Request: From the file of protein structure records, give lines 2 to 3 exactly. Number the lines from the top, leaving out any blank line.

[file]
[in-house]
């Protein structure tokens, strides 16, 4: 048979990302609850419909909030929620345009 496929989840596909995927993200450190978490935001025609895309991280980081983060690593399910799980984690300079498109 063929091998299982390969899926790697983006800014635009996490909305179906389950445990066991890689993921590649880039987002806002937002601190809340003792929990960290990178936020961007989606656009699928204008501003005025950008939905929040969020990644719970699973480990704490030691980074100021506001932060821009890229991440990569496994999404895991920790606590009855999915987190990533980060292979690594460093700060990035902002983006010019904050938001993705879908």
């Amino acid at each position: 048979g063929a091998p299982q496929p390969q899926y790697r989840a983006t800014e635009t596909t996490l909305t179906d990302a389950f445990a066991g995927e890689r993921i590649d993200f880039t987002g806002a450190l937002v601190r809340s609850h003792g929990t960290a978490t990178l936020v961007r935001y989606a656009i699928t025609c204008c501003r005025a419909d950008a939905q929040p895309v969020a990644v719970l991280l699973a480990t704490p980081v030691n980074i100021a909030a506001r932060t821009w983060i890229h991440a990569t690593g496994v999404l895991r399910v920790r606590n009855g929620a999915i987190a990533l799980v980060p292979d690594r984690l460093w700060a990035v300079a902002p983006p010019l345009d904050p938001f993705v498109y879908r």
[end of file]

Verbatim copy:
């Protein structure tokens, strides 16, 4: 048979990302609850419909909030929620345009 496929989840596909995927993200450190978490935001025609895309991280980081983060690593399910799980984690300079498109 063929091998299982390969899926790697983006800014635009996490909305179906389950445990066991890689993921590649880039987002806002937002601190809340003792929990960290990178936020961007989606656009699928204008501003005025950008939905929040969020990644719970699973480990704490030691980074100021506001932060821009890229991440990569496994999404895991920790606590009855999915987190990533980060292979690594460093700060990035902002983006010019904050938001993705879908």
């Amino acid at each position: 048979g063929a091998p299982q496929p390969q899926y790697r989840a983006t800014e635009t596909t996490l909305t179906d990302a389950f445990a066991g995927e890689r993921i590649d993200f880039t987002g806002a450190l937002v601190r809340s609850h003792g929990t960290a978490t990178l936020v961007r935001y989606a656009i699928t025609c204008c501003r005025a419909d950008a939905q929040p895309v969020a990644v719970l991280l699973a480990t704490p980081v030691n980074i100021a909030a506001r932060t821009w983060i890229h991440a990569t690593g496994v999404l895991r399910v920790r606590n009855g929620a999915i987190a990533l799980v980060p292979d690594r984690l460093w700060a990035v300079a902002p983006p010019l345009d904050p938001f993705v498109y879908r």